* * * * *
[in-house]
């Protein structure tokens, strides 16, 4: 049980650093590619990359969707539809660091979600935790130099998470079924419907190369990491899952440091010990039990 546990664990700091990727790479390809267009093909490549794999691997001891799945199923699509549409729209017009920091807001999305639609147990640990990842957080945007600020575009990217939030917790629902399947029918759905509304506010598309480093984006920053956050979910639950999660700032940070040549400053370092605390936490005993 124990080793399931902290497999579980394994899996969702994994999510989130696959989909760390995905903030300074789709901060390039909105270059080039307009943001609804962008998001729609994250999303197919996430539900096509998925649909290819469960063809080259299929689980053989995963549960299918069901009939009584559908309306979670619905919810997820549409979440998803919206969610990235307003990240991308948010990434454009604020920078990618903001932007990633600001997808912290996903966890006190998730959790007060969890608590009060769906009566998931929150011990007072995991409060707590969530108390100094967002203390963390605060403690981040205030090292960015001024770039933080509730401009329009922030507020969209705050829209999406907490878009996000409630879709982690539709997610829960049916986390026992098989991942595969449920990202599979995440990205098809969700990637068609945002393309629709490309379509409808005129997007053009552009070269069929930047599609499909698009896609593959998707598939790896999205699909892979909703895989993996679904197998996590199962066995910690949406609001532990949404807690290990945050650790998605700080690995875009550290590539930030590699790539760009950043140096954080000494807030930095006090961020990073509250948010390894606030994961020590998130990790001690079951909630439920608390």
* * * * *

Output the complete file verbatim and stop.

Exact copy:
[in-house]
């Protein structure tokens, strides 16, 4: 049980650093590619990359969707539809660091979600935790130099998470079924419907190369990491899952440091010990039990 546990664990700091990727790479390809267009093909490549794999691997001891799945199923699509549409729209017009920091807001999305639609147990640990990842957080945007600020575009990217939030917790629902399947029918759905509304506010598309480093984006920053956050979910639950999660700032940070040549400053370092605390936490005993 124990080793399931902290497999579980394994899996969702994994999510989130696959989909760390995905903030300074789709901060390039909105270059080039307009943001609804962008998001729609994250999303197919996430539900096509998925649909290819469960063809080259299929689980053989995963549960299918069901009939009584559908309306979670619905919810997820549409979440998803919206969610990235307003990240991308948010990434454009604020920078990618903001932007990633600001997808912290996903966890006190998730959790007060969890608590009060769906009566998931929150011990007072995991409060707590969530108390100094967002203390963390605060403690981040205030090292960015001024770039933080509730401009329009922030507020969209705050829209999406907490878009996000409630879709982690539709997610829960049916986390026992098989991942595969449920990202599979995440990205098809969700990637068609945002393309629709490309379509409808005129997007053009552009070269069929930047599609499909698009896609593959998707598939790896999205699909892979909703895989993996679904197998996590199962066995910690949406609001532990949404807690290990945050650790998605700080690995875009550290590539930030590699790539760009950043140096954080000494807030930095006090961020990073509250948010390894606030994961020590998130990790001690079951909630439920608390």